GitHub is a space for collaboration. Everything that we build, the features and the tooling, should enable that collaboration. Figma is a natural tool for us to use because it embraces and supports collaboration between designers and engineers.
Designers like Zheng appreciate how Figma improves and accelerates the feedback cycle, lowering the barrier for non-designers to participate. “At GitHub, we’re always closely collaborating with our project and engineering teams,” says Zheng. “The more we invite engineering into our feedback cycle, the better the outcome for both parties and the shorter the overall cycle.”
Ash Guillaume, graphic designer at GitHub, agrees. “I can instantly take my design and share the link with any of my team members,” he says. “They can open it in Figma and give me feedback through the commenting system, speeding up the feedback loop.”
Rohan from the design system team believes that sharing more than a screenshot is essential to communicating and getting feedback. “People can look at the actual design, which is super valuable for us because we ship incremental, early and often, and the speed and momentum to make changes quickly is crucial,” he says. “A lot of engineers love being able to go to a Figma link and see designs and prototypes.”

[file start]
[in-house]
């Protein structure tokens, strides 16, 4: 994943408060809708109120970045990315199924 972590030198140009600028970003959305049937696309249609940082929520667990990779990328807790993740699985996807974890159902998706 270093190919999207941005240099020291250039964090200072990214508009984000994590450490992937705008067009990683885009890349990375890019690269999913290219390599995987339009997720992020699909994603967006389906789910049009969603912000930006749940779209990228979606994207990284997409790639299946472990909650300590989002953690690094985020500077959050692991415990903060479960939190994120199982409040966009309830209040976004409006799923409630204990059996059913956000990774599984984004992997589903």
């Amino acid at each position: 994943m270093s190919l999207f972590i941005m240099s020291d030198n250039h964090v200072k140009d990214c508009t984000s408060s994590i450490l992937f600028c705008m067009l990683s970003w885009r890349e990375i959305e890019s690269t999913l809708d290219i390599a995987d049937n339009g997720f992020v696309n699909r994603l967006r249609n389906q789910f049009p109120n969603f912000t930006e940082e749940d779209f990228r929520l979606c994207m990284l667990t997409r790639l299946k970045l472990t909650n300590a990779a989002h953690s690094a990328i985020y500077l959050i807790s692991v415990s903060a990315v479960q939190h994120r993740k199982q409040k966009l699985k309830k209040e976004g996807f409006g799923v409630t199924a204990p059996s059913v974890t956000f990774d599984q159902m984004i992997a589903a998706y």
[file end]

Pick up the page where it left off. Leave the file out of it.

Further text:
When asked about the success of Figma at GitHub, first and foremost for Mounter is how it helps the design systems team. “With Figma, it’s easier to keep our design system up to date,” she says. “But I think the other measure of success is just seeing more engineers and product managers joining in and finding it useful to collaborate with designers. The ultimate success is seeing Figma usage spread across the GitHub organization.”
Figma helps designers at GitHub expose more about what happens between the start of an idea and the finished design. According to Mounter, “there's less of a barrier to getting access to work-in-progress for people outside of the design team which means more people can participate and more innovation happens.”
That collaboration is at the heart of what GitHub has always been about — creating something amazing by bringing individuals and teams together in one place.
Another designer and I were jamming together in a Figma design file, just exploring, having fun and bouncing ideas off of each other. When someone else joined in and saw all the work that we were doing, it started new conversations that wouldn't have happened otherwise. That's something that I haven't experienced in any other design software.